The unwelcome snow at the end of past week failed to dampen the 11th Odessa Fashion Day. The three-day-long program included 27 shows, among which two presentations by French designers, seven debut collections by graduates of the Ukrainian Fashion Academy, and four children’s projects in the section Kids Fashion.
The fashion days in Odesa were opened with the show by 2Friends Studio. Models on the catwalk sported white embroidery on white, shawls, milled wool, and gauze, all to the music of DakhaBrakha. A duo of Tetiana Holubieva (Luhansk) and Anastasia Shkura (Chernivtsi), who were among the 20 representatives of Ukraine on this year’s New York Fashion Week, presented their joint collection, “Most Favorite,” an imitation of several regions’ traditional costumes.
“We have studied museum exhibits dating back to the 17th-18th centuries, traveled all over Bukovyna, and talked to the old ladies who still keep ancient embroidery at home. Ethnic elements and multiple layers, as a distinctive feature of the national costume, are the leitmotif of our entire collection. That is why we only used two colors, wine red, traditional for Bukovynian outfits, and white, as the symbol of friendship and peace, which is particularly topical in the light of the recent events,” said Holubieva.
The audience also saw the collections by KEKA, Irina Tydnyuk, Tanita & Viktory, Natali Gulesha, Isabel Garcia, and others. Due to the cooperation with French Spring, international participants have come to Odesa for five years now. This time the guests, Mimmo Carabetta and Maya Ginsen, arrived from Marseille.
Notably, Natalia Dudka, the designer of the brand bearing the same name, for some time was an assistant to Viktoria Hres. Apprenticeship with more experienced colleagues is a routine practice in the global fashion industry: this is how the world got to know about Karl Lagerfeld, who assisted Pierre Balmain, or Phoebe Philo, a former assistant of Stella McCartney’s.
The 11th OFD was special in that the podium was given to young designers, who defended their first collections upon graduation from the Ukrainian Fashion Academy. “Buy Ukrainian, this is the way to overcome economic and cultural problems!” was the unwritten motto of all the shows. According to OFD organizer Kostiantyn Leontiev, the surge of currency exchange rates, which caused prices for imported clothes to soar, gave a new chance to domestic fashion designers and producers: “Designers from Ukraine handled the changes in a right way. Now, starting from national TV channels and ending with bloggers, you see the leitmotif ‘Made in Ukraine.’ The crisis boosted the development of the domestic market.”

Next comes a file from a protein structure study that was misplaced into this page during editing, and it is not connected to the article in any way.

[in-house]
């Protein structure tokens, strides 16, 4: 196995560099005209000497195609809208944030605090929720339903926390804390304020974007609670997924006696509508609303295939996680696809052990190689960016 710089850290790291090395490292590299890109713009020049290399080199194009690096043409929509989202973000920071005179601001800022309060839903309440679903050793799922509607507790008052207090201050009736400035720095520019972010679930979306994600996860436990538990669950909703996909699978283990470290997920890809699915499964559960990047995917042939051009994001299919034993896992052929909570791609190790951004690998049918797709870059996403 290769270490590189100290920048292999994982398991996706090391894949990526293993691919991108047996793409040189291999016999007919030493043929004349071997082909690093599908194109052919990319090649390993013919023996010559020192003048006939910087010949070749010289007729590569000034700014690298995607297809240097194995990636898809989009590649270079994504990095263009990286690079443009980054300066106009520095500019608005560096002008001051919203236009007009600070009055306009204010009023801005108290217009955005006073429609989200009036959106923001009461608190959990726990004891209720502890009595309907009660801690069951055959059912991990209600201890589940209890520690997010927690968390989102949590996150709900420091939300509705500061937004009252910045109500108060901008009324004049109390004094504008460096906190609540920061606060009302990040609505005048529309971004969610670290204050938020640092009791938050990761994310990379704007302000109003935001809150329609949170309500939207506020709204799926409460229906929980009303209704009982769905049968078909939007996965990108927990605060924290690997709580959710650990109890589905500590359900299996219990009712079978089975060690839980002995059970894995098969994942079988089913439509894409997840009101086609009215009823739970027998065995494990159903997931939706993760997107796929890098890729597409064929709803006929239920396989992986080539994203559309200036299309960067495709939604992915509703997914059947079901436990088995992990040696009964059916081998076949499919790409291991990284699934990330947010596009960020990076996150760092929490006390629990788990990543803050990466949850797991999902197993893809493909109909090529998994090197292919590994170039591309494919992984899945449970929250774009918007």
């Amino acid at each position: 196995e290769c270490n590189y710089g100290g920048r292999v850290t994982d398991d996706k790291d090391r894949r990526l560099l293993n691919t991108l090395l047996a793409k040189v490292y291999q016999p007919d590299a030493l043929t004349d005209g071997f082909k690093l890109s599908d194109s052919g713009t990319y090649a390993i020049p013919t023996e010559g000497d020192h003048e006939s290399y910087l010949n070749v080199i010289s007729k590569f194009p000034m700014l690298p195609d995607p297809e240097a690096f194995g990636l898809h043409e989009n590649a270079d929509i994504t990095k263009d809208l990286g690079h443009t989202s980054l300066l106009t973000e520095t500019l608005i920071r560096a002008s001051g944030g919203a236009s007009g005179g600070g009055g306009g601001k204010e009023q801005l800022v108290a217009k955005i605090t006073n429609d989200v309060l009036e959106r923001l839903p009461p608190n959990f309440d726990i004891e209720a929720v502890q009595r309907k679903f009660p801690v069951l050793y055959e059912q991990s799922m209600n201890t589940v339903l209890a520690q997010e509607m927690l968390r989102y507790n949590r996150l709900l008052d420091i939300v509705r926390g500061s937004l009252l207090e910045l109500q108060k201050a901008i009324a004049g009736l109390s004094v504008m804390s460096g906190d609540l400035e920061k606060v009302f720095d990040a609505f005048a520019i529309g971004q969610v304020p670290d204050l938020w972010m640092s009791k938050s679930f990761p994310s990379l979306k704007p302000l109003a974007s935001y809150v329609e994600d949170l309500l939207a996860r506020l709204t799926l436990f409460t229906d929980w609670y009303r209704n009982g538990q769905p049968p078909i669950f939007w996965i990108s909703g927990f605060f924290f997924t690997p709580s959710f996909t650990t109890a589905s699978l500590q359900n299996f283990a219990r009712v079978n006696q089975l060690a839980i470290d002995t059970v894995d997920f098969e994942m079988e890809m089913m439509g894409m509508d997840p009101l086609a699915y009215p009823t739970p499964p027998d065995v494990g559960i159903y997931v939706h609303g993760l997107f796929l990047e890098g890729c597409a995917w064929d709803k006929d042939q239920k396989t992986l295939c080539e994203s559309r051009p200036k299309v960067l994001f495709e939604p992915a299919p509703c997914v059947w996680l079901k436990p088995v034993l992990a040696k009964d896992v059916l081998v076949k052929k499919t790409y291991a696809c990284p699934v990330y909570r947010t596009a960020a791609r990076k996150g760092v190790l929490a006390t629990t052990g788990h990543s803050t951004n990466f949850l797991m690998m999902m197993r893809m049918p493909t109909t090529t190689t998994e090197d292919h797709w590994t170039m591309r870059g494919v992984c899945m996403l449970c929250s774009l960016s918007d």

That said, you will not often bump across people wearing domestic brands, despite all the hectic activity in Ukraine’s fashion world. Shopping sometimes is done in the boutiques of world-famous brands, less frequently at concept stores, and mostly at malls, markets, or second hand shops. The vast majority of Ukrainians do not rush to buy clothes by domestic designers, because it is not affordable. And if it is, it may lose in terms of style to well-known fashion houses whose clothes cost as much, and sometimes even cheaper. The absence of state support, proper education, and own closed production cycle take their toll. Fabrics, accessories, and other materials are usually imported, because now cultivating flax or making own fabrics does not pay.
However, in Odessa the budget and medium market sectors are developing quite fast, niche brands and concept stores of exclusively Ukrainian designers are appearing, where you can buy a dress starting at 600 hryvnias, or a coat at 1,600, and the quality is quite decent.
Clearly, our policy-makers have their hands full with other problems today besides fashion. But in the previous 23 years they were not particularly preoccupied with it. It is not only the matter of the country’s attractive image, but also of budget revenues. Suffice it to remember how lucrative the Paris Fashion Week is, where all participants, from designers to models, pay taxes to the municipality.
Meanwhile, we can only dream of financing and development of the light industry, which would create new jobs and new Ukrainian outfits on Ukrainian shelves.